Pompey should have known the writs would hit the fan
F ear not Liverpool fans, Stan Collymore has a plan. I must admit I always thought he was a moron, but when I heard last week of his proposed solution to the complex financial worries of his former club, I was forced to think again.
It was of the three-point variety, and relatively straight forward, which I suppose the best plans ought to be. Soon the club's problems on and off the field would be a thing of the past. The full, unedited version is this -- find new owners, build a state-of-the-art stadium, and invest £100m in the playing squad. Jesus, the man's a genius.
It was another week of damaging revelations about the financial goings-on in the Premier League. Portsmouth's administrator Andrew Andronikou released figures which expose the full extent of the shameful mismanagement of the club. Having avoided a winding-up order from the taxman earlier this year, they owe £119m to creditors ranging from millionaire former players to the local Boy Scouts Association. According to League rules, the players will be paid in full, while the Scouts, and all non-football creditors, won't be nearly as lucky. Most will have to settle for payment in the region of less than a quarter of what they are owed.
The reason for this is fairly straightforward, if more than a little unfair. If this wasn't the case, clubs could gain a sporting advantage from using players they have no intention of paying for. Therefore, the rule was introduced to ensure clubs and players ('football creditors') are never left short if clubs place themselves into administration. This will please the clubs owed a total of over £17m, and the players owed more than £5m, but everyone else will have to settle for getting shafted.
They owe the council and local schools for the use of training facilities. They owe medical firms and catering companies for looking after their players. They even owe money to the Portsmouth Supporters Club. That they can mismanage their finances in this way is an embarrassment to all involved, and though the nine-point deduction is unlikely to affect their final league position in any way, the English FA's decision in relation to their involvement in Europe next year is exactly what the club deserves.
It was confirmed last week they would not be allowed to enter the European competitions next year despite reaching the FA Cup final. With opponents Chelsea already in next season's Champions League, Portsmouth should have been guaranteed a place in the Europa League. However, they failed to successfully apply for a licence from UEFA to play in the competition due to their financial difficulties, meaning the place will be offered to the club that finishes seventh in the league instead.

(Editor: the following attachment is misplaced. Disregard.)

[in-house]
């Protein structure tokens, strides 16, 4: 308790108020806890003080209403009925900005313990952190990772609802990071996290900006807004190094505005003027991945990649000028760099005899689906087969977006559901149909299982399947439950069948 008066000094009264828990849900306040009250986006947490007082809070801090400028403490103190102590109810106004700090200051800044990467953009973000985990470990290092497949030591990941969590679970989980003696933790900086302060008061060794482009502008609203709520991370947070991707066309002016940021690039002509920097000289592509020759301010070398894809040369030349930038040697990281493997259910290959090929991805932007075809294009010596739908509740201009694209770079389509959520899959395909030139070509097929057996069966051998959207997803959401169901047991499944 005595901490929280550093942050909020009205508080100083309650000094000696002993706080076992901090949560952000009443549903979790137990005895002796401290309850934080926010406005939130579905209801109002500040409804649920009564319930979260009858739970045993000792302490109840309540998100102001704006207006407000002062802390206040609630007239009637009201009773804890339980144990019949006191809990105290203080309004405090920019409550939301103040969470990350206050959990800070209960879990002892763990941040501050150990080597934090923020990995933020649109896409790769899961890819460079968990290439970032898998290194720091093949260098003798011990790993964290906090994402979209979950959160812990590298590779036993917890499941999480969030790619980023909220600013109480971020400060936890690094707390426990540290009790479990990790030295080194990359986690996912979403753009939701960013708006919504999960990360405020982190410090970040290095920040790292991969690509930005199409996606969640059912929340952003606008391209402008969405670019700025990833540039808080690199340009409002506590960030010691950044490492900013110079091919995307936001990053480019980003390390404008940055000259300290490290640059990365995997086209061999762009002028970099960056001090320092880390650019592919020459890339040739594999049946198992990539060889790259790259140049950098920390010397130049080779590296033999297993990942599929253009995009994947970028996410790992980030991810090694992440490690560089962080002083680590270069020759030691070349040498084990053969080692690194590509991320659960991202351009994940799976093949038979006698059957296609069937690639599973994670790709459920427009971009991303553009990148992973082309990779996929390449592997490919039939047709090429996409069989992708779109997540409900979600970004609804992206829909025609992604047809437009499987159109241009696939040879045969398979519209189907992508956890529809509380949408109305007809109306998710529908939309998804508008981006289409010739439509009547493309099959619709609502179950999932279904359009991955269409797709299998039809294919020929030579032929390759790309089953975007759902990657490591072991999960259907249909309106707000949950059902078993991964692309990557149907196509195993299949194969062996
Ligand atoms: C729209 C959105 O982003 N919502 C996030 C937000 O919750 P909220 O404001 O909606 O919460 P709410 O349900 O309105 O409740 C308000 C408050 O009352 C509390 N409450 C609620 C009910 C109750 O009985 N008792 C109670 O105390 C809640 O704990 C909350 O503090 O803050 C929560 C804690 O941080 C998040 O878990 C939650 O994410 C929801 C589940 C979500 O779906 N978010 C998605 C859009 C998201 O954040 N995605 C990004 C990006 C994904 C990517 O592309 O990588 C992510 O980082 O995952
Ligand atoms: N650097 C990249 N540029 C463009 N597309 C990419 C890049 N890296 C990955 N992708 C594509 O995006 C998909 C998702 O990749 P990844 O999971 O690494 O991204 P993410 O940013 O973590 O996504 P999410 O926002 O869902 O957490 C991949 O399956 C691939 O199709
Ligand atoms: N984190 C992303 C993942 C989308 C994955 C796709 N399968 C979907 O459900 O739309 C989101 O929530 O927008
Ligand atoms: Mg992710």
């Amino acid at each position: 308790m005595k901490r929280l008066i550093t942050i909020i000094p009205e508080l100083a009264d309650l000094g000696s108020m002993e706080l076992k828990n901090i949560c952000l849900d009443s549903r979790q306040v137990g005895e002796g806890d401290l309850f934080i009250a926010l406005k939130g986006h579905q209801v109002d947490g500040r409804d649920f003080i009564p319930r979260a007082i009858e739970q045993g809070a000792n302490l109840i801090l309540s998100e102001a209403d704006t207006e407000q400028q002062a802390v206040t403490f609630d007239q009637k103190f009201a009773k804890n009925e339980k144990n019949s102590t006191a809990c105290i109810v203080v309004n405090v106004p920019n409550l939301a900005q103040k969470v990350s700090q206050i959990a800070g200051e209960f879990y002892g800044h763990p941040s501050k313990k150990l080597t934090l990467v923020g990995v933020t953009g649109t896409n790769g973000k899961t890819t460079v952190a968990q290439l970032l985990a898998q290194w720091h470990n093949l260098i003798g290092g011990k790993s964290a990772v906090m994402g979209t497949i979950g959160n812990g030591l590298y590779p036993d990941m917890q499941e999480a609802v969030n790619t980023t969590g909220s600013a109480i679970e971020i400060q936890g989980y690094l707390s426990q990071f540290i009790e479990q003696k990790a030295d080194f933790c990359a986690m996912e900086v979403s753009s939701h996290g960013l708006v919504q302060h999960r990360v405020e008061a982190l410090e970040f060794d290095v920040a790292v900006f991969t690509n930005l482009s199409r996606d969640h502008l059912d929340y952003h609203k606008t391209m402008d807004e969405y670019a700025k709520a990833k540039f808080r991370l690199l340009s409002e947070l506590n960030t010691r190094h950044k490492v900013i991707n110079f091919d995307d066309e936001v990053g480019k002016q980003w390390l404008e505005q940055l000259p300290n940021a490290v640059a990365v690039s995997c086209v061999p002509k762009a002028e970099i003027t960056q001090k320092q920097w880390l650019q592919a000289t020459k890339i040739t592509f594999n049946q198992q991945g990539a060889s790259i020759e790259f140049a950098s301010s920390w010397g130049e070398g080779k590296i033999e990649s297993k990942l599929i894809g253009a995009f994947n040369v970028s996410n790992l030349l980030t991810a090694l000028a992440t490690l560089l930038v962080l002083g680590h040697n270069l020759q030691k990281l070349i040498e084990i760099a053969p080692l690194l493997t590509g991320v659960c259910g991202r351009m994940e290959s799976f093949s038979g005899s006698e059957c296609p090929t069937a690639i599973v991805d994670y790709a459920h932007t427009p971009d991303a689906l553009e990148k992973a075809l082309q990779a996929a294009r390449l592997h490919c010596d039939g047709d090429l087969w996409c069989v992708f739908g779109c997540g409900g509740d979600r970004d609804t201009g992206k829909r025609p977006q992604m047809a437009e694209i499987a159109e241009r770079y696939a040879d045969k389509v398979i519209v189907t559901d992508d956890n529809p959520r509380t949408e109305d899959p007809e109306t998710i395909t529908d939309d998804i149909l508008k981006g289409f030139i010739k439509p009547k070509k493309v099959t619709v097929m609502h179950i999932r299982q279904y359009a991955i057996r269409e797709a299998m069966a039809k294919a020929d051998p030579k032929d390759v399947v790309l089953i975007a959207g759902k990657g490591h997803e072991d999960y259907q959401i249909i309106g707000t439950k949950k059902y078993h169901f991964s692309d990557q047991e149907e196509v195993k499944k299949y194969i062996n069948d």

While most clubs have ideas of how to improve their squads for the coming season, Andronikou sent a fax to all other clubs on Friday saying every Portsmouth player was available for sale. He is currently re-negotiating the contracts of half a dozen players in order to have them available to play in next month's Cup final, as they cannot meet the bonus payments due under existing agreements. Goalkeeper David James, for example, waived his right to another year in his contract, realising the club were in no position to afford it. It's also likely he can't wait to get out of there anyway.
Despite all this, manager Avram Grant says he doesn't understand why the Europa League is now beyond them, and used Friday's press briefing to whinge and complain in a way even Arsene Wenger would be proud of. That he cannot see the logic behind the decision beggars belief. While he has carried himself with relative dignity through what has been a difficult season, his decision to accuse the Premier
League of becoming a "pain in the arses" of everyone connected to his club was ludicrous. He was firm in his assertion that the players, coaching staff and supporters should not be punished for how things have gone this season. When asked who should be, he had a lot less to say.
While everyone in football wants to be successful, there is a huge responsibility on those running clubs to resist over-spending in order to achieve it.
Hull City, for example, lost £10m in the year they got promoted to the Premier League, but will lose over £21m this season alone if they get relegated. Even if they stay up, which they won't, they still stand to lose over £15m. Appearing in their second FA Cup final in three years is an impressive feat by Portsmouth, but the future of the club was put at risk in achieving it.
Most supporters link transfer expenditure to increased chances of success on the field, so encourage it at every opportunity. However, without sufficient understanding of the realities of club finances, they should be widely ignored wherever possible.
The simple fact is this -- spending considerably more than you earn over a prolonged period of time can only end in one way. I'd say even Stan Collymore could understand that.